We are off to a slow start in fiscal ’14. In our first quarter, we have seen our defense markets weaken and the outlook in our industrial markets has not improved as we had hoped. Commercial aircraft remains a bright spot, and our medical business is doing well, but they don’t make up for the softness in the other 2 markets. Therefore, we have moderated our sales forecast for the year by $45 million. We are now forecasting total fiscal ’14 sales of $2.63 billion, up about 1% over fiscal ’13. We are also lowering our earnings forecast for the year as a result of 3 factors. First, the lower sales will have a negative impact on our EPS forecast of 10 cents per share. Second, higher R&D in our Aircraft Group will have a negative impact on EPS of 15 cents per share. Finally, higher costs on our SAP project will have a negative impact of 10 cents per share. The total cost of our SAP project this year will be about 20 cents per share or equivalent to almost 60 basis points of margin headwind in each of our segments.
Taken all together, we are now forecasting full year EPS of $3.65/share. We believe the second quarter will be similar to the first for our operations, but will have about 10 cents of additional SAP costs. The net result should be Q2 EPS between 70 and 80 cents per share. The second half should be much stronger with average EPS of $1.10 in each of the last 2 quarters.
On a positive note, we continue to generate strong cash flow. We plan to use that cash to enhance shareholder value through a 4 million share repurchase program over the next year. This equates to almost 9% of the shares outstanding. We estimate that the net benefit from this program in fiscal ’14 will be about 5 cents per share. If this estimate materializes, the year will come in at $3.70 per share.
Before passing you over to Don, let me offer some macro thoughts on the general market situation. We are a company where long term value is created through technology and product innovations, applied to markets where performance really matters. Our focus is on long term growth, while ensuring we are using our balance sheet prudently to enhance returns to our shareholders. Today we find ourselves in a slow growth, slow acquisition period. In time, that situation will change and we are investing now to position ourselves to take advantage of that shift when it comes. Short term, we are focused on overhead reductions and improving our processes through the application of Lean techniques. In parallel, we are investing in a state of the art business system to build a platform for future growth. In addition, we continue to spend on R&D to generate growth opportunities across all our markets.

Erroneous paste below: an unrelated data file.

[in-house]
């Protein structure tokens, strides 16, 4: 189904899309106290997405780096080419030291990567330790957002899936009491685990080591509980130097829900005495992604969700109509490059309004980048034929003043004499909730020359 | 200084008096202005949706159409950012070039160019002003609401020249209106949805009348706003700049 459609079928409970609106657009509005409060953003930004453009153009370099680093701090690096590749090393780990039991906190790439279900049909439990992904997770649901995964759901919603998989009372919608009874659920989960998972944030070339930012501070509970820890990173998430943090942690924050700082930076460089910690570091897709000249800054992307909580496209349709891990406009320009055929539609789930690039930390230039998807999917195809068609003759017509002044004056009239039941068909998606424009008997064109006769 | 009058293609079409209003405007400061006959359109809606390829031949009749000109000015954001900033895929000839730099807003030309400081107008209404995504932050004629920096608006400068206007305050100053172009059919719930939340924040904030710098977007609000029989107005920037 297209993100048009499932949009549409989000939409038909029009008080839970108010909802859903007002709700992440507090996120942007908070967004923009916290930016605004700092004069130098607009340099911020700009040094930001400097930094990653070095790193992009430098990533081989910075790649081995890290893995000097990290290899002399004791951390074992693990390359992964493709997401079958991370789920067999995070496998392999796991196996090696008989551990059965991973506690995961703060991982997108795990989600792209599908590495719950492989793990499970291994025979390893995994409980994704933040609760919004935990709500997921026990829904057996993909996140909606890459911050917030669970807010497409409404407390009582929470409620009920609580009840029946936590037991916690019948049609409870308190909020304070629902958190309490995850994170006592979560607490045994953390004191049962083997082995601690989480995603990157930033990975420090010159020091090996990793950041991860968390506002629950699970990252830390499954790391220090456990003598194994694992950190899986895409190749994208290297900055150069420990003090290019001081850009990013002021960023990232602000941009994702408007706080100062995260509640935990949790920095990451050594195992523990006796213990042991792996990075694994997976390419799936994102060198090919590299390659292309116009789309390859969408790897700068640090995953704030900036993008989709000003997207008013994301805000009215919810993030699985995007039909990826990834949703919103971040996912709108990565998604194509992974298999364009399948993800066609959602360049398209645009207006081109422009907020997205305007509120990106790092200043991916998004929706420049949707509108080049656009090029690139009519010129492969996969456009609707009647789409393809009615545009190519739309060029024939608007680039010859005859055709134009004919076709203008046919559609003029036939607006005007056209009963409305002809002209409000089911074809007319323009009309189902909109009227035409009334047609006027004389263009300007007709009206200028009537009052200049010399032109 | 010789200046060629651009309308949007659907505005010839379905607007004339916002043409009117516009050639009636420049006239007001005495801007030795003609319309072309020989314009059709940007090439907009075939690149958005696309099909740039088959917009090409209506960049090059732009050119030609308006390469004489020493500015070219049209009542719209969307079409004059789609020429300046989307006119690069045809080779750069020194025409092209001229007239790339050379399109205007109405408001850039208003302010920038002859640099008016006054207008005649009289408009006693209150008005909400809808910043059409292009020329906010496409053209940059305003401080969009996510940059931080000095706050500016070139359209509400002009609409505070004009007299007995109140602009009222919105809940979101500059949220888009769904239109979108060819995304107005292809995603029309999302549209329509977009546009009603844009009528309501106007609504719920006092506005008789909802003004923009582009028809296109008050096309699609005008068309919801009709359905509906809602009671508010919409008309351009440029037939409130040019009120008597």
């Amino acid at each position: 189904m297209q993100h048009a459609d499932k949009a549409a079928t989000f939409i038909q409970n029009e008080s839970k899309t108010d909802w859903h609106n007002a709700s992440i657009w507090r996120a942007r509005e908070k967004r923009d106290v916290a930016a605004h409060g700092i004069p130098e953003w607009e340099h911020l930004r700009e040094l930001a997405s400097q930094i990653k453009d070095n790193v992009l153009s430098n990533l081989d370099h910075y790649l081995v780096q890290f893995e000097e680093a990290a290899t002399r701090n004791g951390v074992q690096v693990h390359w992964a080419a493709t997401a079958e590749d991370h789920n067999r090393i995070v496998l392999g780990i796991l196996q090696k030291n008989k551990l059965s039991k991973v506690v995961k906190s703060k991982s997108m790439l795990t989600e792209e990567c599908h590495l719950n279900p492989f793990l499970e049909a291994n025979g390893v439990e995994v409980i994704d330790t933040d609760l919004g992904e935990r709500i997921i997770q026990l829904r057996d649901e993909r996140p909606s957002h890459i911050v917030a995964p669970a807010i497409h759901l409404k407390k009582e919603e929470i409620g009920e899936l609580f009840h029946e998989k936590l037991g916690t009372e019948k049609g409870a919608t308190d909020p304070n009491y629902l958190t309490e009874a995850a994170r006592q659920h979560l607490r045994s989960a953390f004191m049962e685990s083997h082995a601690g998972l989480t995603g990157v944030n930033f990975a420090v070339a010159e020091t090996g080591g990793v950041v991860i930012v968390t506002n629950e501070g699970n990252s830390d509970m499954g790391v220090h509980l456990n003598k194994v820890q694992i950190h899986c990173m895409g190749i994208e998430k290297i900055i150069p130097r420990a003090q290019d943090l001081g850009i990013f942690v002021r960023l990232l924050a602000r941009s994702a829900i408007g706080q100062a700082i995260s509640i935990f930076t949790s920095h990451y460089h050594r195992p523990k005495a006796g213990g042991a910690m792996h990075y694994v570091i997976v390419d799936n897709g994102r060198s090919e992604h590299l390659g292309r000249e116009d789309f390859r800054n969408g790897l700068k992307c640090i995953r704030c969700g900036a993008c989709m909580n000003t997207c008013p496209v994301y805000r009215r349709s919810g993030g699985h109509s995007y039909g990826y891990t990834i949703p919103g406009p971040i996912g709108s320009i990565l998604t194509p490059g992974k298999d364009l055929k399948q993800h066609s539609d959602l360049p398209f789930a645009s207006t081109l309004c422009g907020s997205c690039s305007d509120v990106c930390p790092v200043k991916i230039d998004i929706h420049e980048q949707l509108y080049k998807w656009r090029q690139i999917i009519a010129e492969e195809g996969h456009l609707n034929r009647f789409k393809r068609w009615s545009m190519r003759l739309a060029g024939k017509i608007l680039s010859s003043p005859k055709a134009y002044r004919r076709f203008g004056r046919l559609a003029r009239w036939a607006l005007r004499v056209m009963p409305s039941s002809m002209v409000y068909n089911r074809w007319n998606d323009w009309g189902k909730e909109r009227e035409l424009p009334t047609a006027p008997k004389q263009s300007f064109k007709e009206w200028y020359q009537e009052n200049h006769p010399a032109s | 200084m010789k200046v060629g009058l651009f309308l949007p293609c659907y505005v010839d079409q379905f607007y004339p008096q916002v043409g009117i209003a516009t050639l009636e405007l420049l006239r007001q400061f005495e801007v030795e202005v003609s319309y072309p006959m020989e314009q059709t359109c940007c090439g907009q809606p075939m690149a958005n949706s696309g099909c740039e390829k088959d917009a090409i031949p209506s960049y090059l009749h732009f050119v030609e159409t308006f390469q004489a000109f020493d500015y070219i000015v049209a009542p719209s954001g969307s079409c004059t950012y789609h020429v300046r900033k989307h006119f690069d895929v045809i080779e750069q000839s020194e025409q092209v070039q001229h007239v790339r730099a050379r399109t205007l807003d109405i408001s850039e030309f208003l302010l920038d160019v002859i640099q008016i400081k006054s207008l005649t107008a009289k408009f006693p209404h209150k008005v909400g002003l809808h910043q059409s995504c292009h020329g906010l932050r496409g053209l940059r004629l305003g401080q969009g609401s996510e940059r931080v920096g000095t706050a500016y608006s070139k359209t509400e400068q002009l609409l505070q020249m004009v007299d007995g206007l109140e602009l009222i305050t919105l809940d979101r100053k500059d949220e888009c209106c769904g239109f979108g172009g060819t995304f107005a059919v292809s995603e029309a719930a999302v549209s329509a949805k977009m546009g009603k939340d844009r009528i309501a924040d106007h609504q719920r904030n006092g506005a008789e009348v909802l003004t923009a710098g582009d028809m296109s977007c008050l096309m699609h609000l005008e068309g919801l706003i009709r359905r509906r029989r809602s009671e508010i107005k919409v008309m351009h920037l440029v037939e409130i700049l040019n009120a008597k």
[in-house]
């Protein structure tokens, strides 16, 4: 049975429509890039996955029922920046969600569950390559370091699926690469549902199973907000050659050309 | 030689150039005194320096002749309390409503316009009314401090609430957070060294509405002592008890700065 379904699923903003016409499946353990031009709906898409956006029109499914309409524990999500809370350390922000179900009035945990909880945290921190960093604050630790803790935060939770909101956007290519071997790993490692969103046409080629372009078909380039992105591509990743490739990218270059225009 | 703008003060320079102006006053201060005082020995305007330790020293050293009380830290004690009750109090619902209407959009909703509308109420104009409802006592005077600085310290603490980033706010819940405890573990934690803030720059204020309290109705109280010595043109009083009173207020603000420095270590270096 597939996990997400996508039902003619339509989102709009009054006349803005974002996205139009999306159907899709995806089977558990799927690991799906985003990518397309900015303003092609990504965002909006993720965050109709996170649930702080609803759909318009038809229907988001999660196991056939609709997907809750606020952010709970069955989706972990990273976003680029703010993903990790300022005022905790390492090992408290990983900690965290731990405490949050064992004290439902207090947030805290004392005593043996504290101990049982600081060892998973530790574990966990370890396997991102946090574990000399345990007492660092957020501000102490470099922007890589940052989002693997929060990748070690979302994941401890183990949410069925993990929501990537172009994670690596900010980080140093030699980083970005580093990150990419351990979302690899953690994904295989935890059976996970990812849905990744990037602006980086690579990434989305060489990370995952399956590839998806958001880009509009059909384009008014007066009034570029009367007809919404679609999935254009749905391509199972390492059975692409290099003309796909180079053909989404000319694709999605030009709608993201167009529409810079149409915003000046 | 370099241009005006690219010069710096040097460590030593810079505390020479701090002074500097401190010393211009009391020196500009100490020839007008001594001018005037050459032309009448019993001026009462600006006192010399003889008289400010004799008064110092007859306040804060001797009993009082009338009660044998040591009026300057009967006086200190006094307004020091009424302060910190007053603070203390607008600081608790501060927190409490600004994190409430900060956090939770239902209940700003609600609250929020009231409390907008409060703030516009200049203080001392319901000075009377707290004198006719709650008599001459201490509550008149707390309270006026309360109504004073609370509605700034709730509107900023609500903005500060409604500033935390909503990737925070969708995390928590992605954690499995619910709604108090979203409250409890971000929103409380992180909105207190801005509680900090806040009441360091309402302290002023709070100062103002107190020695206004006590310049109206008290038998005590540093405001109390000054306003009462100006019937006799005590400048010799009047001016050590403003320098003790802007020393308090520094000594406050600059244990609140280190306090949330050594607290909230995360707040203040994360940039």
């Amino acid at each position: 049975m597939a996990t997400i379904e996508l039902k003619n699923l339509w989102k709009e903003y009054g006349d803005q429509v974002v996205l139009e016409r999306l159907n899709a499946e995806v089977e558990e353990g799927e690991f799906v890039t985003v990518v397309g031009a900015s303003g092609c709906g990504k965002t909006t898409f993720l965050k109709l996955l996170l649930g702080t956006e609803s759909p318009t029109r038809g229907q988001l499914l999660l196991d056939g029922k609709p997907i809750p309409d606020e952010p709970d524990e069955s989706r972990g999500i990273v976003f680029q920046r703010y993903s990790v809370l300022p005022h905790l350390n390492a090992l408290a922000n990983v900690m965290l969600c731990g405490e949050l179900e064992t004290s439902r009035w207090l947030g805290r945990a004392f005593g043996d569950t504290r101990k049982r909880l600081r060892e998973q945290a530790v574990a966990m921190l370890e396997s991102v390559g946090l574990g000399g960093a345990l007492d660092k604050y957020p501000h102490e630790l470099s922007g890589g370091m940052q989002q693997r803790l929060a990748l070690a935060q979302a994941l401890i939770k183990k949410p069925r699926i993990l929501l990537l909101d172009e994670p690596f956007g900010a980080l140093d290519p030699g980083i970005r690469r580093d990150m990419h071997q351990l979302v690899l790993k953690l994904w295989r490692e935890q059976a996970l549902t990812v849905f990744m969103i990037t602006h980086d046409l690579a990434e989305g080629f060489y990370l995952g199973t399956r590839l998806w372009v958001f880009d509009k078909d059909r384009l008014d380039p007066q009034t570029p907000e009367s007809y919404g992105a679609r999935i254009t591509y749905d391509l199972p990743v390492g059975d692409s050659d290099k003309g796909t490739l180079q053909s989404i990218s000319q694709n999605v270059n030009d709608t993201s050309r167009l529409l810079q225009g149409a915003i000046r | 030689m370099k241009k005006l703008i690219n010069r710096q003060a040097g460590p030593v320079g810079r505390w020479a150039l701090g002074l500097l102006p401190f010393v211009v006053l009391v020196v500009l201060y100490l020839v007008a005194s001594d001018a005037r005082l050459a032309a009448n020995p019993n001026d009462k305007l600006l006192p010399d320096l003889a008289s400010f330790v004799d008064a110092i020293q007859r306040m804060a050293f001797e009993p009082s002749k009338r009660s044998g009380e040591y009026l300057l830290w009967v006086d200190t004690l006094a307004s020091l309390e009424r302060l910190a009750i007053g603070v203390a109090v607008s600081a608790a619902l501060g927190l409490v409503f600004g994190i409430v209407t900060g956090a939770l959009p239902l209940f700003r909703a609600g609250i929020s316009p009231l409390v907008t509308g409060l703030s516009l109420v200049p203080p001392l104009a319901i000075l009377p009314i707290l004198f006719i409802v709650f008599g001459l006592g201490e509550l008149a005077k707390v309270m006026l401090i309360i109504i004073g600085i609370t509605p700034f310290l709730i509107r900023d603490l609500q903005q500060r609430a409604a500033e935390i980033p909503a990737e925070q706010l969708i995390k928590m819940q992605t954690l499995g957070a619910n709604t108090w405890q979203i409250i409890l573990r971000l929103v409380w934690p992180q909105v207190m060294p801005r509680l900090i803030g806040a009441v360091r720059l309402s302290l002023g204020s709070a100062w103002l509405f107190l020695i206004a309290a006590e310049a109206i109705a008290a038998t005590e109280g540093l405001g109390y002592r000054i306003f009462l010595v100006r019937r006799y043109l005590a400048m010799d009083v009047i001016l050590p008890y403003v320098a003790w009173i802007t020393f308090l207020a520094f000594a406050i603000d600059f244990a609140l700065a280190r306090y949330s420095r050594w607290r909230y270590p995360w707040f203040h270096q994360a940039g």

Defense and Industrial face particular market challenges at present. In defense, we are pursuing additional foreign military opportunities as well as investing in new platform technologies outside our normal field of application. An example is small platform weaponization. In Industrial, we are investing in next generation systems for our major markets, including wind energy and flight simulation, we are exploring new technologies which offer improved energy efficiency based on large permanent magnet motors, and we are creating new markets for our technologies in areas like medical simulation.
Let me finish by saying that we continue to look for acquisitions which will complement our organic growth strategy. We have struggled with some of our recent acquisitions and we have taken a step back to review our due diligence process and learn from our experiences. Going forward, we believe acquisitions will continue to be a key element of our long term growth. We will evaluate them from the strategic perspective as well as the potential alternative use of capital perspective. Our decisions will be based on the best option to enhance long-term shareholder value.
Now let me pass you to Don who will provide some color on our cash flow and balance sheet.
Thanks, John. Good morning.